Bustling city an emblem of India's promise, problems
Over the past two decades, this old trading town in southern India has transformed into a bustling business city as software companies...
The Washington Post
HUBLI, India — Over the past two decades, this old trading town in southern India has transformed into a bustling business city as software companies, call centers and factories set up here. Dozens of colleges, air-conditioned shopping malls and international gyms dot its leafy lanes.
But like many emerging Indian cities, Hubli is ill-equipped to cope with the growth. Piles of garbage lie uncollected on street corners, and vehicles clog the narrow roads. Most residents have access to clean water for just a few hours a week.
By 2030, more than 600 million Indians will live in cities, compared with 350 million today, and about 70 percent of new jobs will be created in cities, fueling the national economy like never before.
But the government says India's infrastructure is inadequate for the massive urban growth. Only 20 percent of the country's urban sewage is treated before disposal, and few cities have sanitary landfills for solid waste. Out of 85 cities with more than a half-million people, only 20 have local bus service. India needs to invest more than $860 billion in urban infrastructure over the next 20 years, officials say.
"Our cities are bursting at their seams with people, but urban services are lacking. We don't have enough trained town planners. Our cities are growing without any plan," said Kamal Nath, the federal urban development minister.
Hubli, which has more than 900,000 people, is emerging as an example of the problems and the promise accompanying India's urban boom as cities of its size look for ways to prepare for additional growth.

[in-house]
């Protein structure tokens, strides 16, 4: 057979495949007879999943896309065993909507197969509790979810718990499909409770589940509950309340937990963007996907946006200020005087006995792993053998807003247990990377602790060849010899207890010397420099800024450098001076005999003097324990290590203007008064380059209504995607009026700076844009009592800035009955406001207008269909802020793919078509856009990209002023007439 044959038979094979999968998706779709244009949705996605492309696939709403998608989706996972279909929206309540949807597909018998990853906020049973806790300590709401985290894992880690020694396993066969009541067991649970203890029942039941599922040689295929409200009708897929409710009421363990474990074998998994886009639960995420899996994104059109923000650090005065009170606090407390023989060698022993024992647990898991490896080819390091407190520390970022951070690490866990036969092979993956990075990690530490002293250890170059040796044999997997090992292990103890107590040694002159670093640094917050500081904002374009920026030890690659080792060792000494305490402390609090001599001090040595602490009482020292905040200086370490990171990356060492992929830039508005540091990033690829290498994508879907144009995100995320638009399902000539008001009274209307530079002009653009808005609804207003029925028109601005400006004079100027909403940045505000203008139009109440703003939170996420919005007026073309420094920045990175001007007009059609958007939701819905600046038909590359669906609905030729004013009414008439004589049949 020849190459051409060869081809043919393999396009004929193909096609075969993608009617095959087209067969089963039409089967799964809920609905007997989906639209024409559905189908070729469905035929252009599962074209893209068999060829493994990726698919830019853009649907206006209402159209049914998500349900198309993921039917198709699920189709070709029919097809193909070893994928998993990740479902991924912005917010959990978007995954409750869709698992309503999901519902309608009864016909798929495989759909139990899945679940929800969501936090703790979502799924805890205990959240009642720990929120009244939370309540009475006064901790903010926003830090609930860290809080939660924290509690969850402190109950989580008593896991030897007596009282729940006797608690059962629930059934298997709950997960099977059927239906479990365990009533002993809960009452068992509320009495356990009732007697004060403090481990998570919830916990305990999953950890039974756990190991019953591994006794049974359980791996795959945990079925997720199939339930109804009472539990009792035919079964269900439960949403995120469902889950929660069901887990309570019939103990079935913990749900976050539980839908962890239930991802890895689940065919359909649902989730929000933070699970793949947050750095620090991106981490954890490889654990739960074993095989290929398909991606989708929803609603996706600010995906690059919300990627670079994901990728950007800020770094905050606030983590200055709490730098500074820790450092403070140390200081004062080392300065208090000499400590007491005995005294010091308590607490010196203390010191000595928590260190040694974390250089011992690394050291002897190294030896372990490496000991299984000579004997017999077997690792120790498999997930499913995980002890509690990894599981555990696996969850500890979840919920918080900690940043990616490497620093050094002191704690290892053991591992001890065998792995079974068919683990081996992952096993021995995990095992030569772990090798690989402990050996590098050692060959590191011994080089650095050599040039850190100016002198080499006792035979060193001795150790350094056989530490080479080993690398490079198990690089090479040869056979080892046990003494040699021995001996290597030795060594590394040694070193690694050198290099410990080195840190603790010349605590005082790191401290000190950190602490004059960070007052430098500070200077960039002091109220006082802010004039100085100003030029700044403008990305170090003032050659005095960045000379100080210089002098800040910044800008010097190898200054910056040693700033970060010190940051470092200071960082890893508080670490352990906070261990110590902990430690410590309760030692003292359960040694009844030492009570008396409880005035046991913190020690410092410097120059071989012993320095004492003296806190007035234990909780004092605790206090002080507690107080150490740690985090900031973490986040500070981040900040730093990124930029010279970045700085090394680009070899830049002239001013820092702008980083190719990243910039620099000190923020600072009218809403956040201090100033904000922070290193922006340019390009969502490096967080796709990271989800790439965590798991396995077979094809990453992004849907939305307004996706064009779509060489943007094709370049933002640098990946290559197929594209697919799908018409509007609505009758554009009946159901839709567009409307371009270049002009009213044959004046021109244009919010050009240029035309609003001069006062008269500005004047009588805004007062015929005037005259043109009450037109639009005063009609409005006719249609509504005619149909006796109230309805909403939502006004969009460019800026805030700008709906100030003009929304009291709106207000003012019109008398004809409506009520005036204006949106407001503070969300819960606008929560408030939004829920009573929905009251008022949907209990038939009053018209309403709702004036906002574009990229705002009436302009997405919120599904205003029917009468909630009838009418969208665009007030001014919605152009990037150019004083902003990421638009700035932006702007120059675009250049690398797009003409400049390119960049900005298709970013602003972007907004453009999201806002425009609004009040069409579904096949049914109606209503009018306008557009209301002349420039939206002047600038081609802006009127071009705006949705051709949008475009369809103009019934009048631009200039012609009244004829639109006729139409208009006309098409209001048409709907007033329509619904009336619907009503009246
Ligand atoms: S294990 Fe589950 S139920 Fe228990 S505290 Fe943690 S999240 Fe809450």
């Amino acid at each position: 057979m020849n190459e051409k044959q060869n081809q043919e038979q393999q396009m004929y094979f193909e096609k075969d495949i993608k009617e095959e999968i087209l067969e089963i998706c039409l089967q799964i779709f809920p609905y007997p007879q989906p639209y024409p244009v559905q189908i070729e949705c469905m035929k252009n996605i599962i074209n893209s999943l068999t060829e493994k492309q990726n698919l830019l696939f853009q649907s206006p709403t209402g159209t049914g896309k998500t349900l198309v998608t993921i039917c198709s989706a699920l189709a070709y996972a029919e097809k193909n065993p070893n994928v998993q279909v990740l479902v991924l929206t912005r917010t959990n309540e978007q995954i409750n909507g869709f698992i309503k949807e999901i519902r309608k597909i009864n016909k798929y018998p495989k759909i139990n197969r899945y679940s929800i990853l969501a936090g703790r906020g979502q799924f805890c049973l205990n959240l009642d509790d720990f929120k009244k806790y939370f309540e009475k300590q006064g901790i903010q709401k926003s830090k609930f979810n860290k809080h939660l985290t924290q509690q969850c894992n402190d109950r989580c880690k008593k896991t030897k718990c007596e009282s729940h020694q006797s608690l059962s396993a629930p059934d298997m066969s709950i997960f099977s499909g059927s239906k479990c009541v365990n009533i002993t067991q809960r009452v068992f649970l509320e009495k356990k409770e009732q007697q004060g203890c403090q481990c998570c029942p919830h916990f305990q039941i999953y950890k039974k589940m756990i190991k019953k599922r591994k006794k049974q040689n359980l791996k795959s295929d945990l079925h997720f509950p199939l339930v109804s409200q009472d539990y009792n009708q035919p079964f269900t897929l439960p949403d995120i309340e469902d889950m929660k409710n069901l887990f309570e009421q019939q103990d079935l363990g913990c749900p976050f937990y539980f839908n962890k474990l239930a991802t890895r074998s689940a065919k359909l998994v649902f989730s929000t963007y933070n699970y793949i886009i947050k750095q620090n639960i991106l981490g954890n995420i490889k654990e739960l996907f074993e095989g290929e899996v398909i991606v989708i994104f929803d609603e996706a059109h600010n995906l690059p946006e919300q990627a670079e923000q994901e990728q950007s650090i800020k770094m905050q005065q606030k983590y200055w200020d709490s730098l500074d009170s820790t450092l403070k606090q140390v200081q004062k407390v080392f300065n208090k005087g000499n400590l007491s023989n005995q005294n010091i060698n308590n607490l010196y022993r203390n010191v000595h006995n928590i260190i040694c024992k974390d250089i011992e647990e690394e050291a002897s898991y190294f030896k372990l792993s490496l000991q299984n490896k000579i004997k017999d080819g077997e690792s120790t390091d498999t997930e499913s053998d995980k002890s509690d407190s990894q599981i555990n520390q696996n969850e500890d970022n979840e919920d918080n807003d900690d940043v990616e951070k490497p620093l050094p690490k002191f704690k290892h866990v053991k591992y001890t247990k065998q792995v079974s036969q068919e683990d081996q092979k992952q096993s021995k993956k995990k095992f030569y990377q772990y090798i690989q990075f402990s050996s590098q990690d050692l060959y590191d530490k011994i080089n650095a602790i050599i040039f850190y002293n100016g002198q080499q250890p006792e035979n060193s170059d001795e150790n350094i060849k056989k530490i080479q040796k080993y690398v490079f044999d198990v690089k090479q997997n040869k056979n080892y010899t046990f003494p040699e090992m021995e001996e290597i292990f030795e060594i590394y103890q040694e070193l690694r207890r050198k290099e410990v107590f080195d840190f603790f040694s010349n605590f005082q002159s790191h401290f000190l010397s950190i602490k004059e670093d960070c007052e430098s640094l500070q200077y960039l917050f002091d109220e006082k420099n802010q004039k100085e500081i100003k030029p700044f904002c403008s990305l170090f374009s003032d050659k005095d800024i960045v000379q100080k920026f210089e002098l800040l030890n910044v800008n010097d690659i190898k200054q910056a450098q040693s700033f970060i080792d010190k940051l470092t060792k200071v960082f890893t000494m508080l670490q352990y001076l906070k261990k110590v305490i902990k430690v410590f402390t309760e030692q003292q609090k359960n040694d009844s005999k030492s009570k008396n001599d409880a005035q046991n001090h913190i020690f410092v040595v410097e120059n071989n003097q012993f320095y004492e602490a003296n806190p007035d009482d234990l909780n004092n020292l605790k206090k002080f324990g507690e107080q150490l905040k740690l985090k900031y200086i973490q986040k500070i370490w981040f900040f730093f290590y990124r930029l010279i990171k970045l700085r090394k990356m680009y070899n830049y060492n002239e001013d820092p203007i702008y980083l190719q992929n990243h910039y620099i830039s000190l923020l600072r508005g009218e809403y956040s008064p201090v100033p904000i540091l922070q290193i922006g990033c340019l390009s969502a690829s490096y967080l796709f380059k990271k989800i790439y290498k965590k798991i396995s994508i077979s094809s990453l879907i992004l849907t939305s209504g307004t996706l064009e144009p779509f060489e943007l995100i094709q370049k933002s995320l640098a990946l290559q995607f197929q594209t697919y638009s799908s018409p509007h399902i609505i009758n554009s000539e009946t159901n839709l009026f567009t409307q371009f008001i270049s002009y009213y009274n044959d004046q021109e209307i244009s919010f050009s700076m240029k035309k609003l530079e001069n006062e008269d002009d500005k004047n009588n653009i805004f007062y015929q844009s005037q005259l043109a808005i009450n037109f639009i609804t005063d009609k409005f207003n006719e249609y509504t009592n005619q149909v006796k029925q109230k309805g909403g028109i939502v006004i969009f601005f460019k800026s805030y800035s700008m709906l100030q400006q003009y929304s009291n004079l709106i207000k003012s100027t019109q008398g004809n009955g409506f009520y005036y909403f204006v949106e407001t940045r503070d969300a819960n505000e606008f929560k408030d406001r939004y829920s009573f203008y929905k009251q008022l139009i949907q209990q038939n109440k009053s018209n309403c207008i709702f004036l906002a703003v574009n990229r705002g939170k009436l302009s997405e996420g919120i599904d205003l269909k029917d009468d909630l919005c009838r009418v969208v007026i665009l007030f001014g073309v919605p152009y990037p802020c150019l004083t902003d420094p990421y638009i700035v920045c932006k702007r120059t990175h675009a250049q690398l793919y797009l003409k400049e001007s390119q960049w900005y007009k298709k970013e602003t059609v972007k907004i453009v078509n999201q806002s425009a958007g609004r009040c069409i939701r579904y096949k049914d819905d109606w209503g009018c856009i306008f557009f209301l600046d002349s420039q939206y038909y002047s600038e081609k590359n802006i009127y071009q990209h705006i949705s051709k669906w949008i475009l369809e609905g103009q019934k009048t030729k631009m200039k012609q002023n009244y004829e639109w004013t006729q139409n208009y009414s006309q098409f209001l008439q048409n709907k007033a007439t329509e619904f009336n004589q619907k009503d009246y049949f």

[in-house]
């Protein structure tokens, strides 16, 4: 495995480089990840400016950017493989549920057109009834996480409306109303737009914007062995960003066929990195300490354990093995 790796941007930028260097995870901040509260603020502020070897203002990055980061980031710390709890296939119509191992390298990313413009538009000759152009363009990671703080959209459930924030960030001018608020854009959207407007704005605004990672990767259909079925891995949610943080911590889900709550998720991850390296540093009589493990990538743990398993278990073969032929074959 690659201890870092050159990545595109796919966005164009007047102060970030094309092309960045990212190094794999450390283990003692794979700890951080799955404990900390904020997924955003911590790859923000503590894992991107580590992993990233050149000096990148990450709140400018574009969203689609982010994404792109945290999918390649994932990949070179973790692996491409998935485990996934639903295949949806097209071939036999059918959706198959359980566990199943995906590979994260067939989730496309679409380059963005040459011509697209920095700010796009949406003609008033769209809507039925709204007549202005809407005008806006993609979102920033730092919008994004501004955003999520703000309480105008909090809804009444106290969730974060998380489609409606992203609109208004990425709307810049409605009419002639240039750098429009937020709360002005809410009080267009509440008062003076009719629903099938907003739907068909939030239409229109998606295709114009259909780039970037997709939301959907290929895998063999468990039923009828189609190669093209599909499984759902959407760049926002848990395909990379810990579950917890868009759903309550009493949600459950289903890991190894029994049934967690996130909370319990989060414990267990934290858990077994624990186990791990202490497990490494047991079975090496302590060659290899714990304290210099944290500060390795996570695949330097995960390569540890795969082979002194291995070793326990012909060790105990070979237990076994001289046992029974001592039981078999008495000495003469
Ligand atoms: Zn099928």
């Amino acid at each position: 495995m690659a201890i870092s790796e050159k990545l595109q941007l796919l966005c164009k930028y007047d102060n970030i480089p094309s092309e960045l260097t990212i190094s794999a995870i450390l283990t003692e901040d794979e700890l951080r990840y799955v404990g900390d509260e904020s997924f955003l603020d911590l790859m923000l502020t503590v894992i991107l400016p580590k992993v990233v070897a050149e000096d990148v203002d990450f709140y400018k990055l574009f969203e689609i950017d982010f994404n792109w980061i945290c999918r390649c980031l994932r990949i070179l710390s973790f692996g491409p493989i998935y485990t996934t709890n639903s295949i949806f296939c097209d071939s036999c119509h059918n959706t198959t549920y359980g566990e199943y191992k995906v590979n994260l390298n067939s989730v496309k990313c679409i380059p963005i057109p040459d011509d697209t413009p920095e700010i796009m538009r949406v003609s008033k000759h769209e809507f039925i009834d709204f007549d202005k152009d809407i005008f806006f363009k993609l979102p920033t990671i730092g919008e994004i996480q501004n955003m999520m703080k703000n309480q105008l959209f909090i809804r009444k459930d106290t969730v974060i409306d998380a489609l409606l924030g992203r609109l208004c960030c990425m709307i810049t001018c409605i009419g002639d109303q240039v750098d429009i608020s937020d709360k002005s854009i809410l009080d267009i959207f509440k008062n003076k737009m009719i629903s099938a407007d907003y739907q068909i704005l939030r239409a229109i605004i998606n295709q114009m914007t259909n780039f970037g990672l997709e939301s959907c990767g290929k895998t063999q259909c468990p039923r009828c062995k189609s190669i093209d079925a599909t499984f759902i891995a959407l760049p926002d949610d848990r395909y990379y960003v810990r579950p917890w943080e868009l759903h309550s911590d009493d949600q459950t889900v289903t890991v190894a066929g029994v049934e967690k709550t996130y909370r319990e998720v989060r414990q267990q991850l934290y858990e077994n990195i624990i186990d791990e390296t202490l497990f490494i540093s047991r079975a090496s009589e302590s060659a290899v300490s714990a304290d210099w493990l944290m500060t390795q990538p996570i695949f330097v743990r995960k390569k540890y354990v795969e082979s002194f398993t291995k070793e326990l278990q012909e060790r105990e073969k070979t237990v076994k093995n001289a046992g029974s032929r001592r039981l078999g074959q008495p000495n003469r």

Two decades ago, Hubli was a cotton and chili trading town, connected to the rest of India only by train. But it began to grow as businesses seeking to expand looked for places beyond expensive and clogged large cities and as the number of college-educated young people began swelling in small towns. Two large, national highways also were constructed through Hubli.
Its small airport, which began functioning in 2006 by handling propeller planes, is expanding its runway to make room for widebodied Boeing 737s. Officials are trying to combat the rising number of private cars and encourage public transportation by building dedicated lanes for buses.
But one of Hubli's most dramatic projects focuses on overhauling the city's water-supply model to keep up with its residents' growing aspirations. With a $39 million grant from the World Bank, the water department began a pioneering experiment in 2008 to deliver water to five neighborhoods 24 hours a day. The project's success has triggered a clamor for similar programs not only in other neighborhoods across Hubli but also other Indian cities.
Until recently, Hubli residents used to skip work and school to line up for water, delivered by the city every eight days.
"Sometimes they supplied water in the middle of the night, and everybody would run to the taps. Fights would break out. It was like living in a village, not in a city," said Saleema Sattar, 41, an accountant who lives in a low-income neighborhood.
At first, a round-the-clock water supply was unimaginable for the residents here. They thought the city would quickly run out and feared that their bills would be too high. The city council's waterworks employees thought that the French company called in to manage the water supply would fire them.
But now, residents pay for their water, and officials say there is less waste and fewer cases of waterborne diseases.
"This has been a miracle. We can turn the tap on any time of the day and there is water," said Girija Manjunath, 31, who lives in a blue-collar area that now receives a 24-hour water supply. "It has freed me from water worries. My children are cleaner and go to school. Others in the city envy my destiny now."
The transformation was not easy. Fifty-year-old pipelines, which were cracked and leaking badly, had to be replaced with underground water-distribution pipes.
"The cracks used to suck external filth and sewage into the water pipes. ... This was the cause for constant waterborne diseases in the city," said M.K. Managond, a senior engineer in the water department.
The success of the 24-hour water-supply program in Hubli has fueled other aspirations as well — for better public parks, wider roads, traffic management and street lights.
The Morning Memo
The Morning Memo jump starts your day with weather, traffic and news
The Seattle Times Historical Archives
Browse our newspaper page archives from 1900-1984
Career Center Blog
Your Opinion Matters
Take our survey and enter to win $100. Enter Now!